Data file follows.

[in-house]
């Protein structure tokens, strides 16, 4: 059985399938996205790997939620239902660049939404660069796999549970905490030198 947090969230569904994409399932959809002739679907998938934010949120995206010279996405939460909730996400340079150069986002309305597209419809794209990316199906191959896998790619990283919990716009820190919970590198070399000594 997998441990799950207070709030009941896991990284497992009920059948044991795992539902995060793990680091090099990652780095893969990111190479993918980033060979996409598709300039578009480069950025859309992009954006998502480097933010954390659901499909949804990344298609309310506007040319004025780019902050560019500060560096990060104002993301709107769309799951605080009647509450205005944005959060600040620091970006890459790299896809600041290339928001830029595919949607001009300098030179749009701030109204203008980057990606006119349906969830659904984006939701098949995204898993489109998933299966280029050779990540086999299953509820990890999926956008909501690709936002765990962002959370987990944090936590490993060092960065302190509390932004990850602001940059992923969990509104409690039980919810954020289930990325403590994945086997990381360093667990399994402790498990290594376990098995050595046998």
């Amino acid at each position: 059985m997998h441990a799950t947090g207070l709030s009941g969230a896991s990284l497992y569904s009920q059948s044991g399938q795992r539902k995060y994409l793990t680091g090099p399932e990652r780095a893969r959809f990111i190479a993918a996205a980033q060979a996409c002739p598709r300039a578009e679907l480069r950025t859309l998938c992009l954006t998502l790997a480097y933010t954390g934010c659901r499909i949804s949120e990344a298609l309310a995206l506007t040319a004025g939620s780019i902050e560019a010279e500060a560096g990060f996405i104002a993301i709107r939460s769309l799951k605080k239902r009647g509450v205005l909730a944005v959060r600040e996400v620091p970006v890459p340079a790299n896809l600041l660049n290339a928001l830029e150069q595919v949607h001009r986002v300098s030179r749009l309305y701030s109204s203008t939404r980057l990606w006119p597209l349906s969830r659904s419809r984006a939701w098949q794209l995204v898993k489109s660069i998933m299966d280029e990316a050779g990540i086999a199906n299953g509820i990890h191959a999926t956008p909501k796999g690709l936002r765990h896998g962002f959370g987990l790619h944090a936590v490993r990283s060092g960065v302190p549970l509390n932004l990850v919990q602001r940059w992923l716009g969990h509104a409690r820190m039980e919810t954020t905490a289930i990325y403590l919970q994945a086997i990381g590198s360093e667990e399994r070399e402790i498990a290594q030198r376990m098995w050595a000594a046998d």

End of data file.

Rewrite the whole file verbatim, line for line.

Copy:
[in-house]
């Protein structure tokens, strides 16, 4: 059985399938996205790997939620239902660049939404660069796999549970905490030198 947090969230569904994409399932959809002739679907998938934010949120995206010279996405939460909730996400340079150069986002309305597209419809794209990316199906191959896998790619990283919990716009820190919970590198070399000594 997998441990799950207070709030009941896991990284497992009920059948044991795992539902995060793990680091090099990652780095893969990111190479993918980033060979996409598709300039578009480069950025859309992009954006998502480097933010954390659901499909949804990344298609309310506007040319004025780019902050560019500060560096990060104002993301709107769309799951605080009647509450205005944005959060600040620091970006890459790299896809600041290339928001830029595919949607001009300098030179749009701030109204203008980057990606006119349906969830659904984006939701098949995204898993489109998933299966280029050779990540086999299953509820990890999926956008909501690709936002765990962002959370987990944090936590490993060092960065302190509390932004990850602001940059992923969990509104409690039980919810954020289930990325403590994945086997990381360093667990399994402790498990290594376990098995050595046998």
């Amino acid at each position: 059985m997998h441990a799950t947090g207070l709030s009941g969230a896991s990284l497992y569904s009920q059948s044991g399938q795992r539902k995060y994409l793990t680091g090099p399932e990652r780095a893969r959809f990111i190479a993918a996205a980033q060979a996409c002739p598709r300039a578009e679907l480069r950025t859309l998938c992009l954006t998502l790997a480097y933010t954390g934010c659901r499909i949804s949120e990344a298609l309310a995206l506007t040319a004025g939620s780019i902050e560019a010279e500060a560096g990060f996405i104002a993301i709107r939460s769309l799951k605080k239902r009647g509450v205005l909730a944005v959060r600040e996400v620091p970006v890459p340079a790299n896809l600041l660049n290339a928001l830029e150069q595919v949607h001009r986002v300098s030179r749009l309305y701030s109204s203008t939404r980057l990606w006119p597209l349906s969830r659904s419809r984006a939701w098949q794209l995204v898993k489109s660069i998933m299966d280029e990316a050779g990540i086999a199906n299953g509820i990890h191959a999926t956008p909501k796999g690709l936002r765990h896998g962002f959370g987990l790619h944090a936590v490993r990283s060092g960065v302190p549970l509390n932004l990850v919990q602001r940059w992923l716009g969990h509104a409690r820190m039980e919810t954020t905490a289930i990325y403590l919970q994945a086997i990381g590198s360093e667990e399994r070399e402790i498990a290594q030198r376990m098995w050595a000594a046998d």